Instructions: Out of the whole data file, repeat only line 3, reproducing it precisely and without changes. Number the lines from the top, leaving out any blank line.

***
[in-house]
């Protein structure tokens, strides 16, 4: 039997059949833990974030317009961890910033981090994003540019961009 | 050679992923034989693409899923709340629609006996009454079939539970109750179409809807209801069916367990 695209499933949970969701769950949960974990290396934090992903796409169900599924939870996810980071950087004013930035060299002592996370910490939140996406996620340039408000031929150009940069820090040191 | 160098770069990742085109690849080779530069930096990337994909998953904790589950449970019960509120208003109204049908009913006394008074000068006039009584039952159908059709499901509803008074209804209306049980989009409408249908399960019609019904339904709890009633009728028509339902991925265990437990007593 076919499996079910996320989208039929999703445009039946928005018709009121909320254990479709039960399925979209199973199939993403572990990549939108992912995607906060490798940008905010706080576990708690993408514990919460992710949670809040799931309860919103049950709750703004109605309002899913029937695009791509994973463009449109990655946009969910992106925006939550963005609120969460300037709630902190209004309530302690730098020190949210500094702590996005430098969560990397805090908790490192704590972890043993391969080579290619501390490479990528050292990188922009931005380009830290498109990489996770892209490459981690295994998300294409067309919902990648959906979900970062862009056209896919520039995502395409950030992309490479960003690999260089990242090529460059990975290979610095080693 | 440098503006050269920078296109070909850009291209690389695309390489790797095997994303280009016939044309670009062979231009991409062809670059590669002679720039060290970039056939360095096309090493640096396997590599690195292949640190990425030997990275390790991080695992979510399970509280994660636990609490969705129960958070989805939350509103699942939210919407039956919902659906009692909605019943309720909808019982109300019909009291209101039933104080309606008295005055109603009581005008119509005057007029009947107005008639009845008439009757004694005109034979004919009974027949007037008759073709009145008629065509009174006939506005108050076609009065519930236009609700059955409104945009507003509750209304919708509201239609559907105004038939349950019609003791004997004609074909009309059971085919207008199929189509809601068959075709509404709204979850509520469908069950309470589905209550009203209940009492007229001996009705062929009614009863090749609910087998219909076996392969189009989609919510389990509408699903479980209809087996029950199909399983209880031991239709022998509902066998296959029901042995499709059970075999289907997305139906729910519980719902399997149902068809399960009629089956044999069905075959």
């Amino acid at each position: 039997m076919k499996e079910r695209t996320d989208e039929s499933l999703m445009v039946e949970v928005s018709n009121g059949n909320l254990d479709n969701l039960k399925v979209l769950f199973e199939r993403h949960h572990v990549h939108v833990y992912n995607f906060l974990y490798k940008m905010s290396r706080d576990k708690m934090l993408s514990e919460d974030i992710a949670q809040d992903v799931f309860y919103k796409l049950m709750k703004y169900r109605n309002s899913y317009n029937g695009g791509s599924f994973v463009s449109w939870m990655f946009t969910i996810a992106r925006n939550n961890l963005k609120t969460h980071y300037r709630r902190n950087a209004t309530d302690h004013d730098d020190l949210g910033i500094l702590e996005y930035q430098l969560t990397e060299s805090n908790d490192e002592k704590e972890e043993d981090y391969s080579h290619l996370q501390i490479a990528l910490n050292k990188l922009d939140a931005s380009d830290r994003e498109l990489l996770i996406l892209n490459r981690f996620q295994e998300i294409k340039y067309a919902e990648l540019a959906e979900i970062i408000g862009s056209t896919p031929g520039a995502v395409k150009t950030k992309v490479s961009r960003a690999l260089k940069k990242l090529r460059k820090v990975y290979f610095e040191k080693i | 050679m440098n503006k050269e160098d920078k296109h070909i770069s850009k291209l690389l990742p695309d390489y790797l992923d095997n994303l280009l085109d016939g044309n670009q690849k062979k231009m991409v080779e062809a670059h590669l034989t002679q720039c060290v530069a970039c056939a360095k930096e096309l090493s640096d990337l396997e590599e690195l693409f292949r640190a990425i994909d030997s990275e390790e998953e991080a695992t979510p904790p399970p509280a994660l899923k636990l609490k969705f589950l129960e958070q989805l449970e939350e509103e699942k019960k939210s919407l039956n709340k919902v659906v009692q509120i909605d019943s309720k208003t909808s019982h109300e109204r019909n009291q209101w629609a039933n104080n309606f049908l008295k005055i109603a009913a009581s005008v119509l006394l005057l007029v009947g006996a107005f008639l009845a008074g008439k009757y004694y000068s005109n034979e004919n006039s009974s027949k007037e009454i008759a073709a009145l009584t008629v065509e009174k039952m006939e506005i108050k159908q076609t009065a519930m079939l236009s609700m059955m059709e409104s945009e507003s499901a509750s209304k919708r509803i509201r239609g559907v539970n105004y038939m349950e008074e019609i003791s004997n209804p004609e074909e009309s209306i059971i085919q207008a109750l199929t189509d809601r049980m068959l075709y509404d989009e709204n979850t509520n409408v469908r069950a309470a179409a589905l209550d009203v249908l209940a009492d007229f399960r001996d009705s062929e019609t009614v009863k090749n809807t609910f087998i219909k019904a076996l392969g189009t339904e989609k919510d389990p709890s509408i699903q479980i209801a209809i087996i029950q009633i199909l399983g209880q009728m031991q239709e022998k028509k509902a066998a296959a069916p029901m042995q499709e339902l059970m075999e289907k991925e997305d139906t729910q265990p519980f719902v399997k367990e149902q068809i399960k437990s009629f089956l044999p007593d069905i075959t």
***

């Amino acid at each position: 039997m076919k499996e079910r695209t996320d989208e039929s499933l999703m445009v039946e949970v928005s018709n009121g059949n909320l254990d479709n969701l039960k399925v979209l769950f199973e199939r993403h949960h572990v990549h939108v833990y992912n995607f906060l974990y490798k940008m905010s290396r706080d576990k708690m934090l993408s514990e919460d974030i992710a949670q809040d992903v799931f309860y919103k796409l049950m709750k703004y169900r109605n309002s899913y317009n029937g695009g791509s599924f994973v463009s449109w939870m990655f946009t969910i996810a992106r925006n939550n961890l963005k609120t969460h980071y300037r709630r902190n950087a209004t309530d302690h004013d730098d020190l949210g910033i500094l702590e996005y930035q430098l969560t990397e060299s805090n908790d490192e002592k704590e972890e043993d981090y391969s080579h290619l996370q501390i490479a990528l910490n050292k990188l922009d939140a931005s380009d830290r994003e498109l990489l996770i996406l892209n490459r981690f996620q295994e998300i294409k340039y067309a919902e990648l540019a959906e979900i970062i408000g862009s056209t896919p031929g520039a995502v395409k150009t950030k992309v490479s961009r960003a690999l260089k940069k990242l090529r460059k820090v990975y290979f610095e040191k080693i | 050679m440098n503006k050269e160098d920078k296109h070909i770069s850009k291209l690389l990742p695309d390489y790797l992923d095997n994303l280009l085109d016939g044309n670009q690849k062979k231009m991409v080779e062809a670059h590669l034989t002679q720039c060290v530069a970039c056939a360095k930096e096309l090493s640096d990337l396997e590599e690195l693409f292949r640190a990425i994909d030997s990275e390790e998953e991080a695992t979510p904790p399970p509280a994660l899923k636990l609490k969705f589950l129960e958070q989805l449970e939350e509103e699942k019960k939210s919407l039956n709340k919902v659906v009692q509120i909605d019943s309720k208003t909808s019982h109300e109204r019909n009291q209101w629609a039933n104080n309606f049908l008295k005055i109603a009913a009581s005008v119509l006394l005057l007029v009947g006996a107005f008639l009845a008074g008439k009757y004694y000068s005109n034979e004919n006039s009974s027949k007037e009454i008759a073709a009145l009584t008629v065509e009174k039952m006939e506005i108050k159908q076609t009065a519930m079939l236009s609700m059955m059709e409104s945009e507003s499901a509750s209304k919708r509803i509201r239609g559907v539970n105004y038939m349950e008074e019609i003791s004997n209804p004609e074909e009309s209306i059971i085919q207008a109750l199929t189509d809601r049980m068959l075709y509404d989009e709204n979850t509520n409408v469908r069950a309470a179409a589905l209550d009203v249908l209940a009492d007229f399960r001996d009705s062929e019609t009614v009863k090749n809807t609910f087998i219909k019904a076996l392969g189009t339904e989609k919510d389990p709890s509408i699903q479980i209801a209809i087996i029950q009633i199909l399983g209880q009728m031991q239709e022998k028509k509902a066998a296959a069916p029901m042995q499709e339902l059970m075999e289907k991925e997305d139906t729910q265990p519980f719902v399997k367990e149902q068809i399960k437990s009629f089956l044999p007593d069905i075959t």